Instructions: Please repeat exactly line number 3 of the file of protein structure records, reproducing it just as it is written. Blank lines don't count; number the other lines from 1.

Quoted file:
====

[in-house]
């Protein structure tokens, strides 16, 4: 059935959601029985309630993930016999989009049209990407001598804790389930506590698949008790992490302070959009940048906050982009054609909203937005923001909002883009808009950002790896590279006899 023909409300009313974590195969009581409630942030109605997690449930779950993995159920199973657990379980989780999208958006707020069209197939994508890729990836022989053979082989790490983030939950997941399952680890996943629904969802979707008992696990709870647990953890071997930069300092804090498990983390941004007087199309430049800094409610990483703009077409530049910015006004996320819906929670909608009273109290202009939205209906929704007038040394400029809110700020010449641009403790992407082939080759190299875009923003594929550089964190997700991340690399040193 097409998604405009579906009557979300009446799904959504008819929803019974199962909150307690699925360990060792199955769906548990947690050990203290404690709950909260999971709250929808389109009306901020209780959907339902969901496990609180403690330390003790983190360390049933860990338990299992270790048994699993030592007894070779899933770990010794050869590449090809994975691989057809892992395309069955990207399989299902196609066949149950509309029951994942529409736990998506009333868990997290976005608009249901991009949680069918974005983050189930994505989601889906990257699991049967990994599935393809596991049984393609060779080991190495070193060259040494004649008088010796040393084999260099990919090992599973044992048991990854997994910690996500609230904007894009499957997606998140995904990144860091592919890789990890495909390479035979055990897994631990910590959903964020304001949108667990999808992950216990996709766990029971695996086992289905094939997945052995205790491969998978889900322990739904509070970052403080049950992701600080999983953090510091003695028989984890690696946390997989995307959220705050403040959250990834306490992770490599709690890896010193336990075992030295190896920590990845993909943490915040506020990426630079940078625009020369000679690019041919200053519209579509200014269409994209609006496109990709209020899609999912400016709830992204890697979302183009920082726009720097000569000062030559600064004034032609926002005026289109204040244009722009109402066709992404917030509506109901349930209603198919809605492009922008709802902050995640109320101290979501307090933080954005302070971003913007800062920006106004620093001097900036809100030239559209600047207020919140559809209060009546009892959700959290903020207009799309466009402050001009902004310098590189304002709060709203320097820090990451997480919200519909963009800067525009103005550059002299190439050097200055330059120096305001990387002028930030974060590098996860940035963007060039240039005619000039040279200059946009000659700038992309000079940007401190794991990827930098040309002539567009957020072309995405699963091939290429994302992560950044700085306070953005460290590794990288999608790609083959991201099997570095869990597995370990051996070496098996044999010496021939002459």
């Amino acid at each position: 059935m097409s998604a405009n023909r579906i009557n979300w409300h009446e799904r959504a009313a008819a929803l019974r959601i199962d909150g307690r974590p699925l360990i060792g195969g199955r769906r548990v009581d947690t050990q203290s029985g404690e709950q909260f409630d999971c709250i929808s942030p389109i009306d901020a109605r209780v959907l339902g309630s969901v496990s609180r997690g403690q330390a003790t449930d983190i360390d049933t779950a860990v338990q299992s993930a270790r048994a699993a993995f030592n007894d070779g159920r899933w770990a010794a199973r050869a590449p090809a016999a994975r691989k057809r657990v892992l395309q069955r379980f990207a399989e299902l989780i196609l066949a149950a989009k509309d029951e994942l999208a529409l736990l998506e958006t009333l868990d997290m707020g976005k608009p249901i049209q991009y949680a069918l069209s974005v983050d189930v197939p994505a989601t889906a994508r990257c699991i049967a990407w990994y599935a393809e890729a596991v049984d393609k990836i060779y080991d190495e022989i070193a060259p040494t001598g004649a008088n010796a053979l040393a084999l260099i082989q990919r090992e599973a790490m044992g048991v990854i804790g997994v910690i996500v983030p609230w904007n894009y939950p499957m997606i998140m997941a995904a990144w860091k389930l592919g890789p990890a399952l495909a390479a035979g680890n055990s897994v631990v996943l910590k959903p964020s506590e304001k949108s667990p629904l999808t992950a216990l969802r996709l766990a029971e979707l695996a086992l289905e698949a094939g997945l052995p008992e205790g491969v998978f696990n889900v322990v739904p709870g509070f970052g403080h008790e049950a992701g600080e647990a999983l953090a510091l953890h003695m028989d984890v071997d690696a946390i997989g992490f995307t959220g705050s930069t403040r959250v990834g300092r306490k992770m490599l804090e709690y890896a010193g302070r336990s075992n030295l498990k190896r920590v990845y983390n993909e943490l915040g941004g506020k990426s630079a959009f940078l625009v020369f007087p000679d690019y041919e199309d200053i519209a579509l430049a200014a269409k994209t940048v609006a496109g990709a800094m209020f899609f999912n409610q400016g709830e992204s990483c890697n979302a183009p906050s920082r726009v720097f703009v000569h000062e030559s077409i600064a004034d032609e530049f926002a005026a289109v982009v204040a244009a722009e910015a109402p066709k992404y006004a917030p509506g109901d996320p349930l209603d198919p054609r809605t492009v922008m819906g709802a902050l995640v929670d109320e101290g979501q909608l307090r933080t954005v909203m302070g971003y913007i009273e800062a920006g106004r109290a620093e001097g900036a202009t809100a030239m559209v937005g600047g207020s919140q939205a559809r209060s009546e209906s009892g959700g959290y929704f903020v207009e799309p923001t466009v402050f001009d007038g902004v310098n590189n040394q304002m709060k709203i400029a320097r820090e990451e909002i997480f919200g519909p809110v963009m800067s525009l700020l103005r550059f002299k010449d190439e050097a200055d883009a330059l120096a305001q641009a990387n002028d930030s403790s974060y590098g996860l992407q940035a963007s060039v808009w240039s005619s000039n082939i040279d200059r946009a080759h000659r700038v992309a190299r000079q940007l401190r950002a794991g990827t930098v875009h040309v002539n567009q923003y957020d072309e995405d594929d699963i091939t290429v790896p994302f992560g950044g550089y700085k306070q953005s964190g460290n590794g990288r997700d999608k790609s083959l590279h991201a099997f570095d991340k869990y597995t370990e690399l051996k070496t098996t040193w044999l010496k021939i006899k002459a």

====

């Amino acid at each position: 059935m097409s998604a405009n023909r579906i009557n979300w409300h009446e799904r959504a009313a008819a929803l019974r959601i199962d909150g307690r974590p699925l360990i060792g195969g199955r769906r548990v009581d947690t050990q203290s029985g404690e709950q909260f409630d999971c709250i929808s942030p389109i009306d901020a109605r209780v959907l339902g309630s969901v496990s609180r997690g403690q330390a003790t449930d983190i360390d049933t779950a860990v338990q299992s993930a270790r048994a699993a993995f030592n007894d070779g159920r899933w770990a010794a199973r050869a590449p090809a016999a994975r691989k057809r657990v892992l395309q069955r379980f990207a399989e299902l989780i196609l066949a149950a989009k509309d029951e994942l999208a529409l736990l998506e958006t009333l868990d997290m707020g976005k608009p249901i049209q991009y949680a069918l069209s974005v983050d189930v197939p994505a989601t889906a994508r990257c699991i049967a990407w990994y599935a393809e890729a596991v049984d393609k990836i060779y080991d190495e022989i070193a060259p040494t001598g004649a008088n010796a053979l040393a084999l260099i082989q990919r090992e599973a790490m044992g048991v990854i804790g997994v910690i996500v983030p609230w904007n894009y939950p499957m997606i998140m997941a995904a990144w860091k389930l592919g890789p990890a399952l495909a390479a035979g680890n055990s897994v631990v996943l910590k959903p964020s506590e304001k949108s667990p629904l999808t992950a216990l969802r996709l766990a029971e979707l695996a086992l289905e698949a094939g997945l052995p008992e205790g491969v998978f696990n889900v322990v739904p709870g509070f970052g403080h008790e049950a992701g600080e647990a999983l953090a510091l953890h003695m028989d984890v071997d690696a946390i997989g992490f995307t959220g705050s930069t403040r959250v990834g300092r306490k992770m490599l804090e709690y890896a010193g302070r336990s075992n030295l498990k190896r920590v990845y983390n993909e943490l915040g941004g506020k990426s630079a959009f940078l625009v020369f007087p000679d690019y041919e199309d200053i519209a579509l430049a200014a269409k994209t940048v609006a496109g990709a800094m209020f899609f999912n409610q400016g709830e992204s990483c890697n979302a183009p906050s920082r726009v720097f703009v000569h000062e030559s077409i600064a004034d032609e530049f926002a005026a289109v982009v204040a244009a722009e910015a109402p066709k992404y006004a917030p509506g109901d996320p349930l209603d198919p054609r809605t492009v922008m819906g709802a902050l995640v929670d109320e101290g979501q909608l307090r933080t954005v909203m302070g971003y913007i009273e800062a920006g106004r109290a620093e001097g900036a202009t809100a030239m559209v937005g600047g207020s919140q939205a559809r209060s009546e209906s009892g959700g959290y929704f903020v207009e799309p923001t466009v402050f001009d007038g902004v310098n590189n040394q304002m709060k709203i400029a320097r820090e990451e909002i997480f919200g519909p809110v963009m800067s525009l700020l103005r550059f002299k010449d190439e050097a200055d883009a330059l120096a305001q641009a990387n002028d930030s403790s974060y590098g996860l992407q940035a963007s060039v808009w240039s005619s000039n082939i040279d200059r946009a080759h000659r700038v992309a190299r000079q940007l401190r950002a794991g990827t930098v875009h040309v002539n567009q923003y957020d072309e995405d594929d699963i091939t290429v790896p994302f992560g950044g550089y700085k306070q953005s964190g460290n590794g990288r997700d999608k790609s083959l590279h991201a099997f570095d991340k869990y597995t370990e690399l051996k070496t098996t040193w044999l010496k021939i006899k002459a």